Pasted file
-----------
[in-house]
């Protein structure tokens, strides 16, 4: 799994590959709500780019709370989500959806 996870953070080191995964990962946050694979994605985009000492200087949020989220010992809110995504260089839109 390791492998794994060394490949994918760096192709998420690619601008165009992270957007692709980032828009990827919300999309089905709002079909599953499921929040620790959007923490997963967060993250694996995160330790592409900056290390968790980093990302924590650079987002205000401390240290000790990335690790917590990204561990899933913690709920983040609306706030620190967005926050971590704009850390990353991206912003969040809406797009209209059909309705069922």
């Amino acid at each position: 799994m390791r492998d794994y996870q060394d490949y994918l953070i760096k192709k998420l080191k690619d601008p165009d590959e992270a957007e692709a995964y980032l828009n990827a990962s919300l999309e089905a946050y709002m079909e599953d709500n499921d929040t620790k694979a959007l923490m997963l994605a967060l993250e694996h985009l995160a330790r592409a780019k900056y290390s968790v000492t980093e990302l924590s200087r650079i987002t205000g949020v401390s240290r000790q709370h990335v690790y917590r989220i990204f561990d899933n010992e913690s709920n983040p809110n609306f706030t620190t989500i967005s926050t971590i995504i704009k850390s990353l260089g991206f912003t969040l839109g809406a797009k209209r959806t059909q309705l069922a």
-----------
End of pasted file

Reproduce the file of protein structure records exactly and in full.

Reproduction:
[in-house]
């Protein structure tokens, strides 16, 4: 799994590959709500780019709370989500959806 996870953070080191995964990962946050694979994605985009000492200087949020989220010992809110995504260089839109 390791492998794994060394490949994918760096192709998420690619601008165009992270957007692709980032828009990827919300999309089905709002079909599953499921929040620790959007923490997963967060993250694996995160330790592409900056290390968790980093990302924590650079987002205000401390240290000790990335690790917590990204561990899933913690709920983040609306706030620190967005926050971590704009850390990353991206912003969040809406797009209209059909309705069922």
């Amino acid at each position: 799994m390791r492998d794994y996870q060394d490949y994918l953070i760096k192709k998420l080191k690619d601008p165009d590959e992270a957007e692709a995964y980032l828009n990827a990962s919300l999309e089905a946050y709002m079909e599953d709500n499921d929040t620790k694979a959007l923490m997963l994605a967060l993250e694996h985009l995160a330790r592409a780019k900056y290390s968790v000492t980093e990302l924590s200087r650079i987002t205000g949020v401390s240290r000790q709370h990335v690790y917590r989220i990204f561990d899933n010992e913690s709920n983040p809110n609306f706030t620190t989500i967005s926050t971590i995504i704009k850390s990353l260089g991206f912003t969040l839109g809406a797009k209209r959806t059909q309705l069922a």